Sunday, 3 June 2018

Amanda Muggleton as Maria Callas in Masterclass


https://www.sydneyartsguide.com.au/master-class-vicious-barbs-moving-monologues/


MASTER CLASS : VICIOUS BARBS AMONG MOVING MONOLOGUES


Terrence McNally‘s play MASTERCLASS depicts a recreation of various sessions at the Juilliard School of 1971 and 1972, where three students are almost demolished in some ways by Callas and yet also encouraged and inspired in this at times witty yet very moving play by McNally that is full of vicious barbs and simultaneously poignant monologues.
It is simply staged and directed with a sure touch by Adam Spreadbury-Maher. On stage when the audience enters is a shiny grand piano and accompanist Manny Weinstock (Dobbs Franks). There is a small table with a music stand and a tall bar stool are in the opposite corner and the auditorium is brightly lit at first so Callas can see the audience. The first section of the play is dominated by autocratic demands for a cushion, the lights to be lowered and for her questions to be answered promptly and with clear diction.
Throughout the play there is an insistence on the holiness of the theatrical space and performance, a striving for perfection, a reverence for Art in its many forms and we learn of Callas’ passionate, turbulent life. She stresses the holiness of the theatre space and the need for hard work, discipline and technique ( “ There are no short cuts in art , no easy way“).  
Included in Callas’ meditative , powerful monologues , with projections on the back screen are memories of her younger years when she was regarded as rather an ugly duckling, her fierce hatred of her rivals and desire for revenge, the ruthless critics that savaged her early performances and her triumphs at La Scala in particular as well as other opera houses, and her affair with Aristotle Onassis. Mention is made of her performances in Tosca , Medea . Phaedre etc and we hear actual recordings of Callas singing .We see both her vulnerability , fragility and at times bitchiness.
The play ends with a monologue about the various sacrifices Callas made for Art and also mourns the fact she had no children. As Callas , Amanda Muggleton  prowls the stage and was charismatic, powerful and magnetic from her first imperious entrance in her mink coat like an elegant Dragon Empress through the audience and at one point perching on the stool and demanding “ next victim please “.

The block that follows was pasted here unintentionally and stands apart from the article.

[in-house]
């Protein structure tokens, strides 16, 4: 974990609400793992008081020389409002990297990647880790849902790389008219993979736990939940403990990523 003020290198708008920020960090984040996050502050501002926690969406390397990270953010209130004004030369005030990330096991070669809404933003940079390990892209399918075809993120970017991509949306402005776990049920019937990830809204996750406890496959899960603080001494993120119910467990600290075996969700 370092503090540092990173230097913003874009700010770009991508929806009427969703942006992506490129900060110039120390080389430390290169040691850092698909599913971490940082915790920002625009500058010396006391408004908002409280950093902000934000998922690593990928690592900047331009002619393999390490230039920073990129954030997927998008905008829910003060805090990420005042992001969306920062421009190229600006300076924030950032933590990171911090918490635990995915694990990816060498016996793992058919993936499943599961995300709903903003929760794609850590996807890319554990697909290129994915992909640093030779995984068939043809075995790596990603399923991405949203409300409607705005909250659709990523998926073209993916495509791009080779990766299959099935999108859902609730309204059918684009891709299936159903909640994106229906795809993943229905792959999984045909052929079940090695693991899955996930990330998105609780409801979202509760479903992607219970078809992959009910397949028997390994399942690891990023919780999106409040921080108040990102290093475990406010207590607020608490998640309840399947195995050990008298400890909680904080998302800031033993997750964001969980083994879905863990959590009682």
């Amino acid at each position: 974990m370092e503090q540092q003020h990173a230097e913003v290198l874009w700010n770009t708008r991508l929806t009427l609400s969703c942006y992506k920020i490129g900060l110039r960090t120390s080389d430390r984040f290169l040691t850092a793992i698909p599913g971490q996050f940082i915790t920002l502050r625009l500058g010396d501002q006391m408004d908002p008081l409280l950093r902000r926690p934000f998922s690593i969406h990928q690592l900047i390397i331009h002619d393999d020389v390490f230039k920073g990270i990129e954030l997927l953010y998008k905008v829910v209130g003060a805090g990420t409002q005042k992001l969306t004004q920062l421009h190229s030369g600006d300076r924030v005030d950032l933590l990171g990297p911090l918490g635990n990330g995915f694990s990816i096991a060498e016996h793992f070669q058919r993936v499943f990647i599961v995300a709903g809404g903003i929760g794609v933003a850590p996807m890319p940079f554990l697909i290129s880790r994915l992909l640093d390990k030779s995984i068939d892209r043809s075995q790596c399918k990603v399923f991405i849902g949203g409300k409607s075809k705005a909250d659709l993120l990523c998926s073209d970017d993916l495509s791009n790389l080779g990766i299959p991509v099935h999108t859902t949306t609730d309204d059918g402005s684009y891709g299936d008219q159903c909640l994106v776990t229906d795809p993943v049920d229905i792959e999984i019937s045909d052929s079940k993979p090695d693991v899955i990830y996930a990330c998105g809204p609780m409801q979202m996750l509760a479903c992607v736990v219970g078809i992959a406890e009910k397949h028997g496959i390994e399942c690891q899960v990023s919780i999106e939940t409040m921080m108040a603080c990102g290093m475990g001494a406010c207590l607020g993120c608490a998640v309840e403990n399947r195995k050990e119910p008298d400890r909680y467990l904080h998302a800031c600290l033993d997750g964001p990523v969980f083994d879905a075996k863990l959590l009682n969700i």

Over the course of the play, Callas rigorously puts three students through their paces: the shy but passionately enthusiastic Sophie (Kala Gare) the confident, self- assured Tony (Tomas Dalton), and the nervous but fiesty Sharon (Jessica Boyd).
Somewhat na├»ve Sophie is reminded about the ruthless cutthroat atmosphere of the theatrical world (“someone is always behind you, ready to take your place “) and to LISTEN to the music it is all there in what the composer wrote . Gare as Sophie has a delicious soprano and sings Armina’s sleepwalking aria from Bellini’s La Sonnambula wonderfully  – when Callas will let her.      
Sharon, at first way overdressed, is at first pulverized verbally by Callas but she bravely changes and returns , eventually rehearsing and performing Lady Macbeth’s letter aria from Verdis’ opera .( Callas while Sharon is singing – ‘this isn’t just an opera, this is your life ‘) .  
Bearded , leonine Dalton as Tony impressively sings Cavaradossi’s first act aria from Tosca, despite claiming not to know the most basic dramatic context to the piece until Callas coaches him.
Dobbs Franks as Manny Weinstock , the daper , self effacing ,long suffering accompanist , was tremendous. He is kind and attentive and attempts to help the jittery Sophie.
Audiences were treated to arias sung by Boyd , Dalton Gare after the curtain calls . Callas loved passionately, lived fast and died young and the legend of La Divina lives on.
MASTERCLASS starring Amanda Muggleton as Maria Callas ran at The Studio Sydney Opera House March 20 – April 8 2018

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